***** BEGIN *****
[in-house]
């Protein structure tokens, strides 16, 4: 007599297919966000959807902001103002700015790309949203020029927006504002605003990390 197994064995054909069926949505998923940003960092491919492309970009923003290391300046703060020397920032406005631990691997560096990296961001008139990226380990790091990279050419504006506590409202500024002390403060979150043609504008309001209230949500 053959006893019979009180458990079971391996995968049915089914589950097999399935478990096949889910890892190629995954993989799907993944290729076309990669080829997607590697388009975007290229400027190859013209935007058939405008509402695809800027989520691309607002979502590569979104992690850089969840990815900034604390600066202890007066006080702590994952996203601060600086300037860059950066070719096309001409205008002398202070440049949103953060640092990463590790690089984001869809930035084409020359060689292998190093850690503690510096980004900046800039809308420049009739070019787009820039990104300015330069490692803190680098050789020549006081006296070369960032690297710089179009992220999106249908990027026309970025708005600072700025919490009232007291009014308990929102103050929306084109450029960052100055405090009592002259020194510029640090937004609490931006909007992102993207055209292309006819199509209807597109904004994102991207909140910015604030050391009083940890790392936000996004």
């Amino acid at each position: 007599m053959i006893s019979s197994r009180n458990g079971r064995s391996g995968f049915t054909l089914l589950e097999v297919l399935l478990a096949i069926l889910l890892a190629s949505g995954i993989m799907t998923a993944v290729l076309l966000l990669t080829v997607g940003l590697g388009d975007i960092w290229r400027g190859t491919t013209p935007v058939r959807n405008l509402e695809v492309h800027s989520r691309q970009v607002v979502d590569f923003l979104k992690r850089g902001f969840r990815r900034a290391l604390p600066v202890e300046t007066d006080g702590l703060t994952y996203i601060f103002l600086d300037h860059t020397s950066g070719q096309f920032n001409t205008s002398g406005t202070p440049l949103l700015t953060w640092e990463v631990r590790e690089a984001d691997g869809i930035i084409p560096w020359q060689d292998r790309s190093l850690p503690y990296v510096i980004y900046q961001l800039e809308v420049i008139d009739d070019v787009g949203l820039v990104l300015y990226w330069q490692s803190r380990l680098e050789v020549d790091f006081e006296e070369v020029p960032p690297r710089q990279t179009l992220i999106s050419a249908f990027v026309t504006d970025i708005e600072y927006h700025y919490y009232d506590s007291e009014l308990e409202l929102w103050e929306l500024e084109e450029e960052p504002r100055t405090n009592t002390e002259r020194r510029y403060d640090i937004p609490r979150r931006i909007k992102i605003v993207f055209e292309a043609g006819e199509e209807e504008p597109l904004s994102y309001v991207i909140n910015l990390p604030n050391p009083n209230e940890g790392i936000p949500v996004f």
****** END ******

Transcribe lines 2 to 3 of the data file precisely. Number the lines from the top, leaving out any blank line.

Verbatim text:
């Protein structure tokens, strides 16, 4: 007599297919966000959807902001103002700015790309949203020029927006504002605003990390 197994064995054909069926949505998923940003960092491919492309970009923003290391300046703060020397920032406005631990691997560096990296961001008139990226380990790091990279050419504006506590409202500024002390403060979150043609504008309001209230949500 053959006893019979009180458990079971391996995968049915089914589950097999399935478990096949889910890892190629995954993989799907993944290729076309990669080829997607590697388009975007290229400027190859013209935007058939405008509402695809800027989520691309607002979502590569979104992690850089969840990815900034604390600066202890007066006080702590994952996203601060600086300037860059950066070719096309001409205008002398202070440049949103953060640092990463590790690089984001869809930035084409020359060689292998190093850690503690510096980004900046800039809308420049009739070019787009820039990104300015330069490692803190680098050789020549006081006296070369960032690297710089179009992220999106249908990027026309970025708005600072700025919490009232007291009014308990929102103050929306084109450029960052100055405090009592002259020194510029640090937004609490931006909007992102993207055209292309006819199509209807597109904004994102991207909140910015604030050391009083940890790392936000996004």
């Amino acid at each position: 007599m053959i006893s019979s197994r009180n458990g079971r064995s391996g995968f049915t054909l089914l589950e097999v297919l399935l478990a096949i069926l889910l890892a190629s949505g995954i993989m799907t998923a993944v290729l076309l966000l990669t080829v997607g940003l590697g388009d975007i960092w290229r400027g190859t491919t013209p935007v058939r959807n405008l509402e695809v492309h800027s989520r691309q970009v607002v979502d590569f923003l979104k992690r850089g902001f969840r990815r900034a290391l604390p600066v202890e300046t007066d006080g702590l703060t994952y996203i601060f103002l600086d300037h860059t020397s950066g070719q096309f920032n001409t205008s002398g406005t202070p440049l949103l700015t953060w640092e990463v631990r590790e690089a984001d691997g869809i930035i084409p560096w020359q060689d292998r790309s190093l850690p503690y990296v510096i980004y900046q961001l800039e809308v420049i008139d009739d070019v787009g949203l820039v990104l300015y990226w330069q490692s803190r380990l680098e050789v020549d790091f006081e006296e070369v020029p960032p690297r710089q990279t179009l992220i999106s050419a249908f990027v026309t504006d970025i708005e600072y927006h700025y919490y009232d506590s007291e009014l308990e409202l929102w103050e929306l500024e084109e450029e960052p504002r100055t405090n009592t002390e002259r020194r510029y403060d640090i937004p609490r979150r931006i909007k992102i605003v993207f055209e292309a043609g006819e199509e209807e504008p597109l904004s994102y309001v991207i909140n910015l990390p604030n050391p009083n209230e940890g790392i936000p949500v996004f």